|Look carefully and you can see Qui in an orange apron walking by the bar|
Celebrity-sighting Paul Qui on the street or at his favorite haunts like Progress Coffee is exciting enough. But it’s another level at the restaurant, where diners are pumped to see the Top Chef winner, eat his food in the carefully designed yet comfortable interior, and chat it up with the chef. We heard shouts of “Paul, what’s this ingredient?” and “Paul, come talk to us,” throughout the night. It made the experience feel more special to see his friendly celebrity face.
The menu is hyperseasonal but for the most part has not changed yet (though the team told us it will change very shortly). In fact, the only newcomer so far is a dessert, an avocado Qui lime pie (get it?). With an avocado custard (avocado ice and condensed milk), topped with lime sherbet and passion-fruit-and-chile marshmallow and accompanied with almond-flour sable, the dessert is a play on Qui’s favorite Asian dessert from childhood mixed with the traditional American key lime pie. The entire menu feels playful, like the bowls with bunny rabbit tails served with the rabbit seven ways and the cheddar-cheese ice cream sandwich, which was inspired by a waffle-maker Qui brought from home and a joke gone delicious.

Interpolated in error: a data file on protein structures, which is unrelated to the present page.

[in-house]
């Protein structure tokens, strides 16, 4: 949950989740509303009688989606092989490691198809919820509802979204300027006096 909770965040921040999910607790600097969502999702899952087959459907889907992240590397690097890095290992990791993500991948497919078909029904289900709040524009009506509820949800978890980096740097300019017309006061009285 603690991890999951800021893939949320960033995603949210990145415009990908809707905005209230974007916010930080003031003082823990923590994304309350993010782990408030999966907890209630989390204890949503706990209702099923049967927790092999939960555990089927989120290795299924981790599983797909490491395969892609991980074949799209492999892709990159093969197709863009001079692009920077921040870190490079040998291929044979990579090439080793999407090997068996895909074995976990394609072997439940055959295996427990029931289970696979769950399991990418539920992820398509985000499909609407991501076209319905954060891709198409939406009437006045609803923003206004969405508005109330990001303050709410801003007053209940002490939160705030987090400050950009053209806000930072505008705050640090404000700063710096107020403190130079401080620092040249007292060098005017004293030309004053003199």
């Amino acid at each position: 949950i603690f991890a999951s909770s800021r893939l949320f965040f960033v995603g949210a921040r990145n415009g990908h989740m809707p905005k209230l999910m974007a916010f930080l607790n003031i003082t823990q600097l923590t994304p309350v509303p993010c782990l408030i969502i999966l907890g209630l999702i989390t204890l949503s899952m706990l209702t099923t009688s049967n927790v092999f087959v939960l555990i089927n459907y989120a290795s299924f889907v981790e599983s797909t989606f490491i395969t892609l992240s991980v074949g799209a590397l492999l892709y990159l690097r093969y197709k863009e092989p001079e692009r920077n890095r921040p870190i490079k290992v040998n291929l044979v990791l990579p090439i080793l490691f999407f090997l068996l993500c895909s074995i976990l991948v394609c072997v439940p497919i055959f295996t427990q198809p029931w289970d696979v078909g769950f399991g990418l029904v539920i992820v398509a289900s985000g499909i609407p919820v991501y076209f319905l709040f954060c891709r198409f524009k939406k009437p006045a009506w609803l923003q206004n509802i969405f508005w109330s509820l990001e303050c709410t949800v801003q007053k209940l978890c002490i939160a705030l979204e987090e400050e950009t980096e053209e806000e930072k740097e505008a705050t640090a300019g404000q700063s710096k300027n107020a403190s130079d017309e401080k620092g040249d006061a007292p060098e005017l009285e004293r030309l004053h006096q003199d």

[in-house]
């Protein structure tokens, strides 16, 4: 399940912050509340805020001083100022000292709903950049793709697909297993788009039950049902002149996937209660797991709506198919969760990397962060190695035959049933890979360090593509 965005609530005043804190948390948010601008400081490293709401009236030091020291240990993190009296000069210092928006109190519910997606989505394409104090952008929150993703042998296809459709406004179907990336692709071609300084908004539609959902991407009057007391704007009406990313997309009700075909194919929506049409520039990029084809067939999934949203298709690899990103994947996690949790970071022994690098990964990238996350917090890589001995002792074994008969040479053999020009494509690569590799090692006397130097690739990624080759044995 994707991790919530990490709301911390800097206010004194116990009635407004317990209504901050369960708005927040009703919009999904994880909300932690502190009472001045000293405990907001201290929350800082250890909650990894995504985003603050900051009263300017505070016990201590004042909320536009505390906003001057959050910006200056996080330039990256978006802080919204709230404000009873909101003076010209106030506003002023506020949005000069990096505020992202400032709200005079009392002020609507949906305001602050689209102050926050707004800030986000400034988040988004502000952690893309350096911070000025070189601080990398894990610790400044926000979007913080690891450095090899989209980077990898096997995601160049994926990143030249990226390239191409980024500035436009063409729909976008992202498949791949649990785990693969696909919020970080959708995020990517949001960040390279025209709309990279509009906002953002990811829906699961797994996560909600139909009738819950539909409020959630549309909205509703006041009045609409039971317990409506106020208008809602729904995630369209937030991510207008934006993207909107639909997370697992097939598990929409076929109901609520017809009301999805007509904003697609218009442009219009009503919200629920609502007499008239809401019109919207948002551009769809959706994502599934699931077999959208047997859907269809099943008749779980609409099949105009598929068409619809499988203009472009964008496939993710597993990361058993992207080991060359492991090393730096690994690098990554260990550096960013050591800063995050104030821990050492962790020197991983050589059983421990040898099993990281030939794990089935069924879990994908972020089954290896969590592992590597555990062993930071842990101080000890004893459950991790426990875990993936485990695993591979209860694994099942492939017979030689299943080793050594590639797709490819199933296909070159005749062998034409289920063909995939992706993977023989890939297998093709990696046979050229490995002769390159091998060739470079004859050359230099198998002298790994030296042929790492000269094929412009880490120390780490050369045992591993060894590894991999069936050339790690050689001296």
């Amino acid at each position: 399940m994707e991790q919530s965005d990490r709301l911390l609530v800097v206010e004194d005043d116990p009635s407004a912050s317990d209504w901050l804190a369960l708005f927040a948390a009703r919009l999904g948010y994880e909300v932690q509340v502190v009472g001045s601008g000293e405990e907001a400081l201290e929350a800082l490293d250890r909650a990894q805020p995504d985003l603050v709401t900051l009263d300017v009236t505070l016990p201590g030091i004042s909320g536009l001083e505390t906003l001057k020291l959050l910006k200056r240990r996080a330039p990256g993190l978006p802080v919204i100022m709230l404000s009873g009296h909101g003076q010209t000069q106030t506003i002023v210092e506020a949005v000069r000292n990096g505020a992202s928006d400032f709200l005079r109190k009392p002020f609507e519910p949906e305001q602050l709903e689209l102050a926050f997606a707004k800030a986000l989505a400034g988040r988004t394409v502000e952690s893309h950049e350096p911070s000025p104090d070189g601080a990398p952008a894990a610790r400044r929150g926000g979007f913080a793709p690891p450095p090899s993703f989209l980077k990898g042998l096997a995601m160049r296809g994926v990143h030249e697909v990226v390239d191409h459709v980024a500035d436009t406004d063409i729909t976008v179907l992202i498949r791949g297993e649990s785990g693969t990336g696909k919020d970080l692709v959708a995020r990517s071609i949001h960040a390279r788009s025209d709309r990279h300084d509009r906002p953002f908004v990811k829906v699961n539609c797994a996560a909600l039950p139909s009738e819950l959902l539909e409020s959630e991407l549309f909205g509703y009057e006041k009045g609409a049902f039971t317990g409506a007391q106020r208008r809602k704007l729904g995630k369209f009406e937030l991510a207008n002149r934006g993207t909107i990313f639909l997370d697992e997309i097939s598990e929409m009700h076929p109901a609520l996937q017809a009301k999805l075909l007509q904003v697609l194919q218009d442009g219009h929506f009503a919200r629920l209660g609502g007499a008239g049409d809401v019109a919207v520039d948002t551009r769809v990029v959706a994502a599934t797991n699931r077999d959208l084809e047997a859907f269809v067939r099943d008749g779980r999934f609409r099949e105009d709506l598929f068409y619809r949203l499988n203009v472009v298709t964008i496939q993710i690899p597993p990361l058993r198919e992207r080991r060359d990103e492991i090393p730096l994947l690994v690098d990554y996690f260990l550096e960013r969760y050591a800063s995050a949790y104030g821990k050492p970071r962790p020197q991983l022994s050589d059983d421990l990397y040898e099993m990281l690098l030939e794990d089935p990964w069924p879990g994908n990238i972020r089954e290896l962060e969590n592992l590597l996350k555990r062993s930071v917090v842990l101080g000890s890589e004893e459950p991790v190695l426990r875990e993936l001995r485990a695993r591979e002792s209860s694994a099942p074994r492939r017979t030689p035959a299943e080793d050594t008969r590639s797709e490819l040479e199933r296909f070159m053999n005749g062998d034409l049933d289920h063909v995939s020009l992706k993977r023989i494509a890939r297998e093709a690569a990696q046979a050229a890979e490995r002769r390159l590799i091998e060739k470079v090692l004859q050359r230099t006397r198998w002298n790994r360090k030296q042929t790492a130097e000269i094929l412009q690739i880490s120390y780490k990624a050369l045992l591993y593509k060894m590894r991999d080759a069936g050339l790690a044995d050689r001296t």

Wait times range from 1 hour and 45 minutes on a Wednesday to 3 hours on Friday and Saturday. The team still isn’t sure when the much-buzzed-about tasting menu will be ready, but when it is, 12 tickets will be sold Alinea-style ahead of time. For now the tasting room is the Qui team’s work area, with personal manager and fiancé Deana Saukam, Qui and others working 14- and 16-hour days.
The night we were there, early 90’s music blasted from the stereo (think Janet Jackson). “Our safe word is Count Chocula,” GM Bill Mann told us. “And this mix is called Count Chocula. When everyone’s working as hard as they can, we throw this on.”
You’ve probably already seen photos galore of the interior and the plated food. So here are a few snapshots of something new, like the thoughtfully-designed bike rack outside, wooden plates made from a tree that was in the middle of the old building and bites of the food itself.